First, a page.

Biden Wants A 'Stable, Predictable' Relationship With Russia. That's Complicated

May 21, 2021
Originally published on May 22, 2021 7:14 am

In the run-up to meeting with Russian President Vladimir Putin at a summit planned for next month, President Biden has shown he is willing to sanction Moscow for cyberattacks and election interference even as he proposes more "thoughtful dialogue."

"We want a stable, predictable relationship," Biden said last month when imposing the new sanctions.

But tensions in Washington over Russia policy have made it harder for Biden to reach his goal.

"Having anything other than hawkish views in public on Russia issues became risky," said Samuel Charap, who was an adviser on arms control issues in the Obama administration.

Case in point: an aggressive social media campaign when the White House was considering hiring Matthew Rojansky, director of Wilson Center's Kennan Institute, for an important job at the National Security Council.

Rojansky was accused of being on the Kremlin's payroll, and being anti-Ukrainian. (Rojansky declined comment for this story.)

Thomas Graham, who was a top Russia adviser to George W. Bush, said Rojansky's views were mischaracterized — and his character smeared.

"There's a group of individuals who jump on the social media and try to destroy or undermine the integrity of the people who oppose their views on Russia and use that as a way of trying to control the debate," Graham said.

Graham helped draft an open letter signed by dozens of former officials who found the criticism outrageous.

"The personal attacks on Mr. Rojansky were intended simultaneously to damage Mr. Rojansky's reputation and to shut down policy debate," the authors wrote. "We see all of this as very dangerous."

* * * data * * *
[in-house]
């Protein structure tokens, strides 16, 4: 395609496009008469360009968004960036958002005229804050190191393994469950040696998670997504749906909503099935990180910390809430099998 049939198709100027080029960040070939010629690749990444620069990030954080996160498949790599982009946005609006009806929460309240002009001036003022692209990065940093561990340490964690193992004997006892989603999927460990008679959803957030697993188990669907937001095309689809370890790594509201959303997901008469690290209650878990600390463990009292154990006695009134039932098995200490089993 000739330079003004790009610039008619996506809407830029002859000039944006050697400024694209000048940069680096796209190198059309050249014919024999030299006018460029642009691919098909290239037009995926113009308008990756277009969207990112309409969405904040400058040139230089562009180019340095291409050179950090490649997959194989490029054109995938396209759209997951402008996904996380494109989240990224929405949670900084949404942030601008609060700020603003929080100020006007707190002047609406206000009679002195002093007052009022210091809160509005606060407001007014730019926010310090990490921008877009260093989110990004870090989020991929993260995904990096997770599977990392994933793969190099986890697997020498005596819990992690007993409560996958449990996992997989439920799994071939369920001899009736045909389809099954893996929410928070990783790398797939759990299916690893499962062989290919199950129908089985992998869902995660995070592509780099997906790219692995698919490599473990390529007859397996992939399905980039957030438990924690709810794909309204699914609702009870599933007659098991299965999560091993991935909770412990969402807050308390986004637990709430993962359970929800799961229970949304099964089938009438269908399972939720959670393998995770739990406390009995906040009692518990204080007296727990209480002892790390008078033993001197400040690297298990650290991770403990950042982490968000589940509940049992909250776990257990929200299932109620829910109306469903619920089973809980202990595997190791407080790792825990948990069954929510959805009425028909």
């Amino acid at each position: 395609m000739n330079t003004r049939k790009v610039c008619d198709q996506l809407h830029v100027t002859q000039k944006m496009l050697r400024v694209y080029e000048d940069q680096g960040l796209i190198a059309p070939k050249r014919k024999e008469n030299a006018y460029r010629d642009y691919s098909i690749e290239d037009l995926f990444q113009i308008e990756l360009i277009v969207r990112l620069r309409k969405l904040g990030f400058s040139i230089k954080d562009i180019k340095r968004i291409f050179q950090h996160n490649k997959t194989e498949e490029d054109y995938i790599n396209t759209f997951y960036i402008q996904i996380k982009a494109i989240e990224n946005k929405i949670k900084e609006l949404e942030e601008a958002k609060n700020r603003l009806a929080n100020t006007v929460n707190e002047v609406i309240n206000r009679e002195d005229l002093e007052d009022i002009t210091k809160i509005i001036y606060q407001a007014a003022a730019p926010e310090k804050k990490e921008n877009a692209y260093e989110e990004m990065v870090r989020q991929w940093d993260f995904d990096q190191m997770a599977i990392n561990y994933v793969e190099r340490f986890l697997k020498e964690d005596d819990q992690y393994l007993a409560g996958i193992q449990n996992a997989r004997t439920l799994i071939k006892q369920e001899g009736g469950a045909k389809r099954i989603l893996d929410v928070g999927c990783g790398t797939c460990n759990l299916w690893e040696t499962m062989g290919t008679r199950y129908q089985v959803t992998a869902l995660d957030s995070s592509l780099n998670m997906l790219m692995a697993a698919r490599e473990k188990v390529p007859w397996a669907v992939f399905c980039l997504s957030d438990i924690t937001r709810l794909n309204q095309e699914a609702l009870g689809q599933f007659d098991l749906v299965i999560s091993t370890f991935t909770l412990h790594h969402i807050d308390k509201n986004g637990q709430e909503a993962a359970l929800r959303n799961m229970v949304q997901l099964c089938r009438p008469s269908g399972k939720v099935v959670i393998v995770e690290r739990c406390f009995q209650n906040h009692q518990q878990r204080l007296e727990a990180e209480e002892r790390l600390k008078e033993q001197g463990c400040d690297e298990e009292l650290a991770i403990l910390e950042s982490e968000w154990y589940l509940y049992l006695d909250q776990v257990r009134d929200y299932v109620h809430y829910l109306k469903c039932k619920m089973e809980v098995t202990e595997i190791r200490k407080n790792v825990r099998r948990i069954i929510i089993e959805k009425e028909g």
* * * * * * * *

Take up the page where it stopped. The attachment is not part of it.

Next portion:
Former President George W. Bush and Russian President Vladimir Putin shake hands during their joint press conference June 16, 2001, in Ljubljana, Slovenia.
Sean Gallup / Getty Images

Biden is not the first president to struggle with the foreign and domestic politics involving Russia.

In 2001, President George W. Bush famously said he looked Putin in the eye and got a sense of his soul. Former President Barack Obama called for a reset with relations with Russia.

And then came former President Donald Trump, who repeatedly pushed back against intelligence that showed Russia tried to help him win office.

"I have President Putin; he just said it's not Russia," Trump said, during his 2018 summit with Putin in Helsinki. "I will say this: I don't see any reason why it would be."

Russian analysts say four years of questions about Trump's relationship with Russia made an already difficult issue much more fraught.

Charap said the campaign against Rojansky is just one example of a bigger issue. He said there needs to be a fulsome debate at this critical juncture in the relationship with Russia — especially with the Biden-Putin summit just around the corner.

"This is really about the public policy debate and whether we can have open debate and discussion, and people with a variety of views are not stigmatized for having those views," he said.

Copyright 2021 NPR. To see more, visit https://www.npr.org.

ARI SHAPIRO, HOST: